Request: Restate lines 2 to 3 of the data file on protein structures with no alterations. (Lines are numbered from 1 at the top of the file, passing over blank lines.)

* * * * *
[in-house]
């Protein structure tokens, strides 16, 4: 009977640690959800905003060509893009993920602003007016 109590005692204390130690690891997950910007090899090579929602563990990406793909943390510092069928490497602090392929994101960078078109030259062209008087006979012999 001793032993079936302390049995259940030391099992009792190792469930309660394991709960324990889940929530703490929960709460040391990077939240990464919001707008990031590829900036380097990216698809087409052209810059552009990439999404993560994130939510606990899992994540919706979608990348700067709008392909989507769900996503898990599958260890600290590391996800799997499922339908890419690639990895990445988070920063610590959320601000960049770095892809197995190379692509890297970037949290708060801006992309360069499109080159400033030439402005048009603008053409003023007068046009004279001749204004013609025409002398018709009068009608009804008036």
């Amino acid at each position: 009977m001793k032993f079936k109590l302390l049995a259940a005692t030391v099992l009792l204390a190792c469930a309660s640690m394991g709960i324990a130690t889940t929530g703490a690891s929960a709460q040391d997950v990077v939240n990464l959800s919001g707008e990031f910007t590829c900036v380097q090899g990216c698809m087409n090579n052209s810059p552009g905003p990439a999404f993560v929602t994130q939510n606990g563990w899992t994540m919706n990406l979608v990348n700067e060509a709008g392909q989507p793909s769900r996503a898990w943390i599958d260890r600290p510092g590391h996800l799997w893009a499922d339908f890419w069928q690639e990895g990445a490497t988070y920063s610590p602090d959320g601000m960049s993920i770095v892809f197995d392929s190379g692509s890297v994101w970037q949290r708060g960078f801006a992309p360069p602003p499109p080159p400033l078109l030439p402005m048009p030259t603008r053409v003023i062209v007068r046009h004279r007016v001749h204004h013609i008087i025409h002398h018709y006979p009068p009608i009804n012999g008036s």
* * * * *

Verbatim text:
């Protein structure tokens, strides 16, 4: 009977640690959800905003060509893009993920602003007016 109590005692204390130690690891997950910007090899090579929602563990990406793909943390510092069928490497602090392929994101960078078109030259062209008087006979012999 001793032993079936302390049995259940030391099992009792190792469930309660394991709960324990889940929530703490929960709460040391990077939240990464919001707008990031590829900036380097990216698809087409052209810059552009990439999404993560994130939510606990899992994540919706979608990348700067709008392909989507769900996503898990599958260890600290590391996800799997499922339908890419690639990895990445988070920063610590959320601000960049770095892809197995190379692509890297970037949290708060801006992309360069499109080159400033030439402005048009603008053409003023007068046009004279001749204004013609025409002398018709009068009608009804008036």
């Amino acid at each position: 009977m001793k032993f079936k109590l302390l049995a259940a005692t030391v099992l009792l204390a190792c469930a309660s640690m394991g709960i324990a130690t889940t929530g703490a690891s929960a709460q040391d997950v990077v939240n990464l959800s919001g707008e990031f910007t590829c900036v380097q090899g990216c698809m087409n090579n052209s810059p552009g905003p990439a999404f993560v929602t994130q939510n606990g563990w899992t994540m919706n990406l979608v990348n700067e060509a709008g392909q989507p793909s769900r996503a898990w943390i599958d260890r600290p510092g590391h996800l799997w893009a499922d339908f890419w069928q690639e990895g990445a490497t988070y920063s610590p602090d959320g601000m960049s993920i770095v892809f197995d392929s190379g692509s890297v994101w970037q949290r708060g960078f801006a992309p360069p602003p499109p080159p400033l078109l030439p402005m048009p030259t603008r053409v003023i062209v007068r046009h004279r007016v001749h204004h013609i008087i025409h002398h018709y006979p009068p009608i009804n012999g008036s």